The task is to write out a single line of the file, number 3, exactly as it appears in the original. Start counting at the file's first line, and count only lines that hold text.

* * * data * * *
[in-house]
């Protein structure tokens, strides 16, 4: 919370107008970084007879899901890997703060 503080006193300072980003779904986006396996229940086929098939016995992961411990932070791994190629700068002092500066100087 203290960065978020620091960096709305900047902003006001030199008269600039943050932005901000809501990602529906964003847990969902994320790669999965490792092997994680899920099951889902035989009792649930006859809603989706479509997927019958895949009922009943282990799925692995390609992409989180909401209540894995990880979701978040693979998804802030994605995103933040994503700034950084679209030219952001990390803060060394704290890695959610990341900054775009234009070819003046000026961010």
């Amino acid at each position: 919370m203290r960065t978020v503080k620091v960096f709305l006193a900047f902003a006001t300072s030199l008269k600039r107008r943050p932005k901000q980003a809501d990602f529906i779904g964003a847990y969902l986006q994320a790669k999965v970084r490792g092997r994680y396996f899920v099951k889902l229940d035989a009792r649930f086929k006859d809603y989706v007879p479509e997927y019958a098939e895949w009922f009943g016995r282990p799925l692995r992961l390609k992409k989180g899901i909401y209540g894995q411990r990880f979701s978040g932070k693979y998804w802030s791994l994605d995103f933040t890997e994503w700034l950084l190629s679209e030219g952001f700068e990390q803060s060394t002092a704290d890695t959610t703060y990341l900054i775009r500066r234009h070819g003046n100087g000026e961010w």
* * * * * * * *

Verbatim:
């Amino acid at each position: 919370m203290r960065t978020v503080k620091v960096f709305l006193a900047f902003a006001t300072s030199l008269k600039r107008r943050p932005k901000q980003a809501d990602f529906i779904g964003a847990y969902l986006q994320a790669k999965v970084r490792g092997r994680y396996f899920v099951k889902l229940d035989a009792r649930f086929k006859d809603y989706v007879p479509e997927y019958a098939e895949w009922f009943g016995r282990p799925l692995r992961l390609k992409k989180g899901i909401y209540g894995q411990r990880f979701s978040g932070k693979y998804w802030s791994l994605d995103f933040t890997e994503w700034l950084l190629s679209e030219g952001f700068e990390q803060s060394t002092a704290d890695t959610t703060y990341l900054i775009r500066r234009h070819g003046n100087g000026e961010w």